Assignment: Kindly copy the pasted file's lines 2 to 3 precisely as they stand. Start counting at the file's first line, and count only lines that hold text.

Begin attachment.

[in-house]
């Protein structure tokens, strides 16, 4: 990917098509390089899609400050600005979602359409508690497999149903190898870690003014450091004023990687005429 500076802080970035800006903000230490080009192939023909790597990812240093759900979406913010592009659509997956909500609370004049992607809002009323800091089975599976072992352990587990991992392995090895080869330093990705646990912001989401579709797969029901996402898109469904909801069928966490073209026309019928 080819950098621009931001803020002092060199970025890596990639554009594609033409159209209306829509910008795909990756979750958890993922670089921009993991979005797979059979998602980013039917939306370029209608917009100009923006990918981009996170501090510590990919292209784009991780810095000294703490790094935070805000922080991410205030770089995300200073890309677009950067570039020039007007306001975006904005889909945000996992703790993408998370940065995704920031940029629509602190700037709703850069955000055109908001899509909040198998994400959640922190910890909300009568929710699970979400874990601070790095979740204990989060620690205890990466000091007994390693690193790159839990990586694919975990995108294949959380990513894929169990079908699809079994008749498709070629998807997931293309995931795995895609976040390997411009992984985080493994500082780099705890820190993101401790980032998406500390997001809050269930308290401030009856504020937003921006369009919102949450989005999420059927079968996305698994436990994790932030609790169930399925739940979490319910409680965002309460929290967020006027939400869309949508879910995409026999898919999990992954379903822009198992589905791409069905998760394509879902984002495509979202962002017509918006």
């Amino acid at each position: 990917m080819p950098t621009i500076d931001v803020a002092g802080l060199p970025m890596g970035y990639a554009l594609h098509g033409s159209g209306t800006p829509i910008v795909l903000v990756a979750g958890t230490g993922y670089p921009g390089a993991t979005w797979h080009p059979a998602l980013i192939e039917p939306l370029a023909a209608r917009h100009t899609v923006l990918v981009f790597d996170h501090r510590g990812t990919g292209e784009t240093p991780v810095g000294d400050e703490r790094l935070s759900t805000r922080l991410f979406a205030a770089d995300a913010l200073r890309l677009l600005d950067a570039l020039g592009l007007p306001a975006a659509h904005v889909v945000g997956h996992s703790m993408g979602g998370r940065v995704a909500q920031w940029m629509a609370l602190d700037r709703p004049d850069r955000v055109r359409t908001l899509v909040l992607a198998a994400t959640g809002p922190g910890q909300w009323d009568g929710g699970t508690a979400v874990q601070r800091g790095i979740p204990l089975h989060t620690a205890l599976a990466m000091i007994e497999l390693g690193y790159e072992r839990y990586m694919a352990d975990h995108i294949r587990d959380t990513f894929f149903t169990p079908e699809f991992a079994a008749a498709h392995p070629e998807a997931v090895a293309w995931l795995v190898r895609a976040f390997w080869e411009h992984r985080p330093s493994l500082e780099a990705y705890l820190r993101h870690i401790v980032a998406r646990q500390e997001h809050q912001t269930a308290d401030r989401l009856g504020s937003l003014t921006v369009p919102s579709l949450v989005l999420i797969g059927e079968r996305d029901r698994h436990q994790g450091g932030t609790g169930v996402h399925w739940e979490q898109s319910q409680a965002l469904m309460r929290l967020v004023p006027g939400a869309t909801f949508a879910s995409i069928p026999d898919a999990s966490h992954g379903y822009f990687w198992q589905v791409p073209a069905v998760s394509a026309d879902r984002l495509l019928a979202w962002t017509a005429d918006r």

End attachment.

């Protein structure tokens, strides 16, 4: 990917098509390089899609400050600005979602359409508690497999149903190898870690003014450091004023990687005429 500076802080970035800006903000230490080009192939023909790597990812240093759900979406913010592009659509997956909500609370004049992607809002009323800091089975599976072992352990587990991992392995090895080869330093990705646990912001989401579709797969029901996402898109469904909801069928966490073209026309019928 080819950098621009931001803020002092060199970025890596990639554009594609033409159209209306829509910008795909990756979750958890993922670089921009993991979005797979059979998602980013039917939306370029209608917009100009923006990918981009996170501090510590990919292209784009991780810095000294703490790094935070805000922080991410205030770089995300200073890309677009950067570039020039007007306001975006904005889909945000996992703790993408998370940065995704920031940029629509602190700037709703850069955000055109908001899509909040198998994400959640922190910890909300009568929710699970979400874990601070790095979740204990989060620690205890990466000091007994390693690193790159839990990586694919975990995108294949959380990513894929169990079908699809079994008749498709070629998807997931293309995931795995895609976040390997411009992984985080493994500082780099705890820190993101401790980032998406500390997001809050269930308290401030009856504020937003921006369009919102949450989005999420059927079968996305698994436990994790932030609790169930399925739940979490319910409680965002309460929290967020006027939400869309949508879910995409026999898919999990992954379903822009198992589905791409069905998760394509879902984002495509979202962002017509918006």
């Amino acid at each position: 990917m080819p950098t621009i500076d931001v803020a002092g802080l060199p970025m890596g970035y990639a554009l594609h098509g033409s159209g209306t800006p829509i910008v795909l903000v990756a979750g958890t230490g993922y670089p921009g390089a993991t979005w797979h080009p059979a998602l980013i192939e039917p939306l370029a023909a209608r917009h100009t899609v923006l990918v981009f790597d996170h501090r510590g990812t990919g292209e784009t240093p991780v810095g000294d400050e703490r790094l935070s759900t805000r922080l991410f979406a205030a770089d995300a913010l200073r890309l677009l600005d950067a570039l020039g592009l007007p306001a975006a659509h904005v889909v945000g997956h996992s703790m993408g979602g998370r940065v995704a909500q920031w940029m629509a609370l602190d700037r709703p004049d850069r955000v055109r359409t908001l899509v909040l992607a198998a994400t959640g809002p922190g910890q909300w009323d009568g929710g699970t508690a979400v874990q601070r800091g790095i979740p204990l089975h989060t620690a205890l599976a990466m000091i007994e497999l390693g690193y790159e072992r839990y990586m694919a352990d975990h995108i294949r587990d959380t990513f894929f149903t169990p079908e699809f991992a079994a008749a498709h392995p070629e998807a997931v090895a293309w995931l795995v190898r895609a976040f390997w080869e411009h992984r985080p330093s493994l500082e780099a990705y705890l820190r993101h870690i401790v980032a998406r646990q500390e997001h809050q912001t269930a308290d401030r989401l009856g504020s937003l003014t921006v369009p919102s579709l949450v989005l999420i797969g059927e079968r996305d029901r698994h436990q994790g450091g932030t609790g169930v996402h399925w739940e979490q898109s319910q409680a965002l469904m309460r929290l967020v004023p006027g939400a869309t909801f949508a879910s995409i069928p026999d898919a999990s966490h992954g379903y822009f990687w198992q589905v791409p073209a069905v998760s394509a026309d879902r984002l495509l019928a979202w962002t017509a005429d918006r």